The offense is barratry; the punishment, a fine of $350.00 and 45 days in jail.
The evidence adduced by the State reveals that on June 22, 1964, the appellant appeared uninvited at the home of the wife of Joe Bill Wells and represented himself to her as an investigator. The appellant stated to Mrs. Wells that he wished to investigate the circumstances surrounding her husband's death which had been occasioned by the explosion of an oil well in Galveston County on June 14, 1964. The appellant also exhibited certain newspaper clippings depicting the recovery of large amounts of money as damages in similar cases and sought to have Mrs. Wells sign a paper authorizing him to investigate the case, to hire a lawyer of his own choosing to handle the case and to receive a fee of one-third of the damages recovered for the death of her husband. Mrs. Wells demurred and told appellant that she would have to talk with her father before she signed anything. Subsequently that day her father arrived at her home, and the three discussed the possibility of appellant's investigating the case. According to the father of Mrs. Wells, the appellant said that he could recover between $200,000 and $400,000 for the death, asked them to contact him if they decided to use his services, left his business card and departed.
It was also shown by the testimony of Mrs. Snyder, a friend of Mrs. Wells, that the appellant had come to her house the day after the death of Mrs. Wells' husband and had asked her to deliver his business card to Mrs. Wells because he did not want to
The evidence reflected that until he appeared at Mrs. Wells' house on the day in question, neither she nor her father had ever seen the appellant before.
We find the evidence sufficient to support the jury finding that appellant sought to obtain employment to collect the claim of Mrs. Wells for the death of her husband by means of personal solicitation of such employment.
Appellant complains in oral argument of the trial court's failure to grant his oral motion to quash by which he alleged that the complaint is vague and that the information was not sworn to by the proper official. We find no motion to quash the information in the transcript. Article 513, Vernon's Ann.C.C.P. requires that all motions to set aside an indictment or information shall be in writing; therefore, such contention is not before us for review. Stecher v. State, Tex.Cr.App., 383 S.W.2d 594; Riley v. State, Tex.Cr.App., 379 S.W.2d 79; and Howard v. State, 157 Tex.Cr.R. 114, 247 S.W.2d 112.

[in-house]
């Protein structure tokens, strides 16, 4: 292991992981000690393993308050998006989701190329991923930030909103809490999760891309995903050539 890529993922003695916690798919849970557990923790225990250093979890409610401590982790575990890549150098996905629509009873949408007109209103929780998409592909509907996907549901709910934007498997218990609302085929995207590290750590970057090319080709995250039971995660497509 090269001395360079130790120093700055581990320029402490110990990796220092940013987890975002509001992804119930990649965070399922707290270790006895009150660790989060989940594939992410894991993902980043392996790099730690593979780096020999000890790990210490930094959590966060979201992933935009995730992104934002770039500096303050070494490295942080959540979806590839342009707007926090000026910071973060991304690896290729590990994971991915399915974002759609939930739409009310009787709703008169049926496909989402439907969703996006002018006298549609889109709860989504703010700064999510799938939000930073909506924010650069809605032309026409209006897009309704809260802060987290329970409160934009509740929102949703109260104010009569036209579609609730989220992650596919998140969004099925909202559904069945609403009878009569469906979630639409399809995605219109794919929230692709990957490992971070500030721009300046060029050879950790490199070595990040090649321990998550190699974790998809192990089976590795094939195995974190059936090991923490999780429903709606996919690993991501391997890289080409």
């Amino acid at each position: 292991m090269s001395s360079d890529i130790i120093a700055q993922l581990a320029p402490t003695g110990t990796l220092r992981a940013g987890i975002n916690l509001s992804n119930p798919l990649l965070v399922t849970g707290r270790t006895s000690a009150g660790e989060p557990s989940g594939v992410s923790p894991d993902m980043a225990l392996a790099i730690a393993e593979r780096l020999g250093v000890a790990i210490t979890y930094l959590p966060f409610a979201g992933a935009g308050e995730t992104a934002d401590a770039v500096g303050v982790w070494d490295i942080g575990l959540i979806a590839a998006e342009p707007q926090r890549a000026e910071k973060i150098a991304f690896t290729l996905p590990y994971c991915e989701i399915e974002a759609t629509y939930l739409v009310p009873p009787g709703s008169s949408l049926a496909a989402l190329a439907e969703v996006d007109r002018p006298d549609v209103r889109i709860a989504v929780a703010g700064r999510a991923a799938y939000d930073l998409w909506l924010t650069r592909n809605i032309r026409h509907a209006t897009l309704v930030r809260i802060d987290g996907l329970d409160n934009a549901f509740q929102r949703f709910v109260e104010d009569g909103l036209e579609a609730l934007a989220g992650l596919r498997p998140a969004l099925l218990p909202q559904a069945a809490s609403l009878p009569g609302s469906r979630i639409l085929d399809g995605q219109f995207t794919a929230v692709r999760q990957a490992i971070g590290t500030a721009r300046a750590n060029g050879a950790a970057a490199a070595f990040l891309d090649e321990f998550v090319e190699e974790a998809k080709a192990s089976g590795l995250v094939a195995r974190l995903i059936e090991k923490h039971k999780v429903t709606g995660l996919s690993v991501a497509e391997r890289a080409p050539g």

Appellant contends that error was committed by the trial court's exclusion of Mr. Davis Grant, General Counsel for the State Bar of Texas, from the rule requiring witnesses placed thereunder to be excluded from the courtroom during the examination of other witnesses. Appellant called Grant as a witness; the State did not, and we are at a loss to understand how appellant could be harmed by the failure of the trial court to exclude his own witness. Be that as it may, it has been the holding of this Court that the trial court may excuse attorneys from the application of the rule. Dominguez v. State, 161 Tex.Cr.R. 124, 275 S.W.2d 677. We also note that the testimony adduced by Grant when he was called by the defense was unrelated to the facts divulged by the previous witnesses.
The appellant also attempts to rely on Article 39.14, V.A.C.C.P. (1965) to support his oral motion for discovery. The trial of this case took place in July of 1965, long before the effective date of the new Code of Criminal Procedure. We find no error in the court's refusal to allow discovery of the documents in the file of the State's attorney.
The final contention of appellant relates to the admission of evidence of a conviction for a prior act of barratry against the appellant in Nueces County where the modus operandi was similar to the instant case. The trial court allowed the admission of evidence for the sole purpose of proving system, and we are unable to agree that this action constituted reversible error. See Quarles v. State, Tex.Cr. App., 385 S.W.2d 395, cert. den. 82 S.Ct. 601, 368 U.S. 986, 7 L.Ed.2d 524.
We have examined appellant's remaining contentions and find no reversible error reflected thereby.
The judgment is affirmed.